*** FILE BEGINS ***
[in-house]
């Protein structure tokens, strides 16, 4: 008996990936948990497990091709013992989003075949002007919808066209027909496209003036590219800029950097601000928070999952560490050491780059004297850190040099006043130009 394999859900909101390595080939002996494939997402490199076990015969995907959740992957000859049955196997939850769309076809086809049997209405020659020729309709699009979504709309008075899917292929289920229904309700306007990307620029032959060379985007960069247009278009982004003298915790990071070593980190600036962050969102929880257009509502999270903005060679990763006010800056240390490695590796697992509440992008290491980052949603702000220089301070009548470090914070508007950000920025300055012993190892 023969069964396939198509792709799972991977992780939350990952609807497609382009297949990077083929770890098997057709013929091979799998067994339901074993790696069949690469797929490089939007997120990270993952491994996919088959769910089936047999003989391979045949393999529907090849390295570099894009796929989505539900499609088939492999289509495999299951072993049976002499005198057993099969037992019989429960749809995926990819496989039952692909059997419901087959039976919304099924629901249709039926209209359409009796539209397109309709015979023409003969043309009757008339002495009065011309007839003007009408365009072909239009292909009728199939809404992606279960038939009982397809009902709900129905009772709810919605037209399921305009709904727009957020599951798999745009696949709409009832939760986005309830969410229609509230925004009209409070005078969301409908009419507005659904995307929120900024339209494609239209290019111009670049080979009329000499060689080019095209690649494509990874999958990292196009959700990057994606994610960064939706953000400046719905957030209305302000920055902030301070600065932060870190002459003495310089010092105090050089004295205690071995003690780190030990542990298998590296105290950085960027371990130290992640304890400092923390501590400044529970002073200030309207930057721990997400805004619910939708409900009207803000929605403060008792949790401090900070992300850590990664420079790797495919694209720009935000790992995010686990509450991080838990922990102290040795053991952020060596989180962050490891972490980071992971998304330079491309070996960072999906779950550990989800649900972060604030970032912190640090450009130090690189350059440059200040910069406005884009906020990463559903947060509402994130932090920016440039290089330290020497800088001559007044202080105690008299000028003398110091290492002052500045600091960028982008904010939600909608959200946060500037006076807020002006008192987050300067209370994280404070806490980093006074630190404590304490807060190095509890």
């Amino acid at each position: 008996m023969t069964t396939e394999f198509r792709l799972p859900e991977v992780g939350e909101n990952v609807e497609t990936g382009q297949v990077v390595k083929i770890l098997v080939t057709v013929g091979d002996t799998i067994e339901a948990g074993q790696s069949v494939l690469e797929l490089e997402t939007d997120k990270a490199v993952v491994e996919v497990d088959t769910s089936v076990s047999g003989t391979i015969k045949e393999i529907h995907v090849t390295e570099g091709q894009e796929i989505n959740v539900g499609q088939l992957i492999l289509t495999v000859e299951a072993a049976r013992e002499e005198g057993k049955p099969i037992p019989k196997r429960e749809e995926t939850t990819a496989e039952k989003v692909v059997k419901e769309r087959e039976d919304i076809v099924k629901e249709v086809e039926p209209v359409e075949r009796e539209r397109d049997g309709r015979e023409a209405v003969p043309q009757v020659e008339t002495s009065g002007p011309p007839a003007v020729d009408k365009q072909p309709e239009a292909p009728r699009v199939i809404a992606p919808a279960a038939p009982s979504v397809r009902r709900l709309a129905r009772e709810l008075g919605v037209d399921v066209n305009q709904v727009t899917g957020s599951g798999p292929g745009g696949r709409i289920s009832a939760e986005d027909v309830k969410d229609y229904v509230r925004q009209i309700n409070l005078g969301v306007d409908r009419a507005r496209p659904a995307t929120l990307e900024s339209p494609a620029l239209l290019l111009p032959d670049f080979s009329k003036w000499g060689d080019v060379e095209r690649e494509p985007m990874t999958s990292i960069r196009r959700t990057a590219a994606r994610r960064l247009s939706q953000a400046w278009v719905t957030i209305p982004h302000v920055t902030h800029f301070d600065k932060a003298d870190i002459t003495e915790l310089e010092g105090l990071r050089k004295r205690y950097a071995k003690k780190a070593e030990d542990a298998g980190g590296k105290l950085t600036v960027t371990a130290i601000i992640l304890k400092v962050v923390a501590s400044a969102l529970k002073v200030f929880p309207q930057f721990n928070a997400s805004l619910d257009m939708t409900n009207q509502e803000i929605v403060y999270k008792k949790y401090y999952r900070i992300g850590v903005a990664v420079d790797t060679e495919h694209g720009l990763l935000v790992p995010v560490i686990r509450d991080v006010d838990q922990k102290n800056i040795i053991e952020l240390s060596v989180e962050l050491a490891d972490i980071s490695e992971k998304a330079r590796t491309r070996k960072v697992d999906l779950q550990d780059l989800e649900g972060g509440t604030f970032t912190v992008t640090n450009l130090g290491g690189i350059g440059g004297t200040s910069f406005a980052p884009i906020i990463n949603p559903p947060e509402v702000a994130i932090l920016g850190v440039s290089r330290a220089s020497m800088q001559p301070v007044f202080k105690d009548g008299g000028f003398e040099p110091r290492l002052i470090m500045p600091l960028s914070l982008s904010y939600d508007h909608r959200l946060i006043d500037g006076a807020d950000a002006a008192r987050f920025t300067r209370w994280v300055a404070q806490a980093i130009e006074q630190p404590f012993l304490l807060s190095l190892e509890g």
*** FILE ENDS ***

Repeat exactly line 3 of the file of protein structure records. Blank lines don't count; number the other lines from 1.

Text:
């Amino acid at each position: 008996m023969t069964t396939e394999f198509r792709l799972p859900e991977v992780g939350e909101n990952v609807e497609t990936g382009q297949v990077v390595k083929i770890l098997v080939t057709v013929g091979d002996t799998i067994e339901a948990g074993q790696s069949v494939l690469e797929l490089e997402t939007d997120k990270a490199v993952v491994e996919v497990d088959t769910s089936v076990s047999g003989t391979i015969k045949e393999i529907h995907v090849t390295e570099g091709q894009e796929i989505n959740v539900g499609q088939l992957i492999l289509t495999v000859e299951a072993a049976r013992e002499e005198g057993k049955p099969i037992p019989k196997r429960e749809e995926t939850t990819a496989e039952k989003v692909v059997k419901e769309r087959e039976d919304i076809v099924k629901e249709v086809e039926p209209v359409e075949r009796e539209r397109d049997g309709r015979e023409a209405v003969p043309q009757v020659e008339t002495s009065g002007p011309p007839a003007v020729d009408k365009q072909p309709e239009a292909p009728r699009v199939i809404a992606p919808a279960a038939p009982s979504v397809r009902r709900l709309a129905r009772e709810l008075g919605v037209d399921v066209n305009q709904v727009t899917g957020s599951g798999p292929g745009g696949r709409i289920s009832a939760e986005d027909v309830k969410d229609y229904v509230r925004q009209i309700n409070l005078g969301v306007d409908r009419a507005r496209p659904a995307t929120l990307e900024s339209p494609a620029l239209l290019l111009p032959d670049f080979s009329k003036w000499g060689d080019v060379e095209r690649e494509p985007m990874t999958s990292i960069r196009r959700t990057a590219a994606r994610r960064l247009s939706q953000a400046w278009v719905t957030i209305p982004h302000v920055t902030h800029f301070d600065k932060a003298d870190i002459t003495e915790l310089e010092g105090l990071r050089k004295r205690y950097a071995k003690k780190a070593e030990d542990a298998g980190g590296k105290l950085t600036v960027t371990a130290i601000i992640l304890k400092v962050v923390a501590s400044a969102l529970k002073v200030f929880p309207q930057f721990n928070a997400s805004l619910d257009m939708t409900n009207q509502e803000i929605v403060y999270k008792k949790y401090y999952r900070i992300g850590v903005a990664v420079d790797t060679e495919h694209g720009l990763l935000v790992p995010v560490i686990r509450d991080v006010d838990q922990k102290n800056i040795i053991e952020l240390s060596v989180e962050l050491a490891d972490i980071s490695e992971k998304a330079r590796t491309r070996k960072v697992d999906l779950q550990d780059l989800e649900g972060g509440t604030f970032t912190v992008t640090n450009l130090g290491g690189i350059g440059g004297t200040s910069f406005a980052p884009i906020i990463n949603p559903p947060e509402v702000a994130i932090l920016g850190v440039s290089r330290a220089s020497m800088q001559p301070v007044f202080k105690d009548g008299g000028f003398e040099p110091r290492l002052i470090m500045p600091l960028s914070l982008s904010y939600d508007h909608r959200l946060i006043d500037g006076a807020d950000a002006a008192r987050f920025t300067r209370w994280v300055a404070q806490a980093i130009e006074q630190p404590f012993l304490l807060s190095l190892e509890g």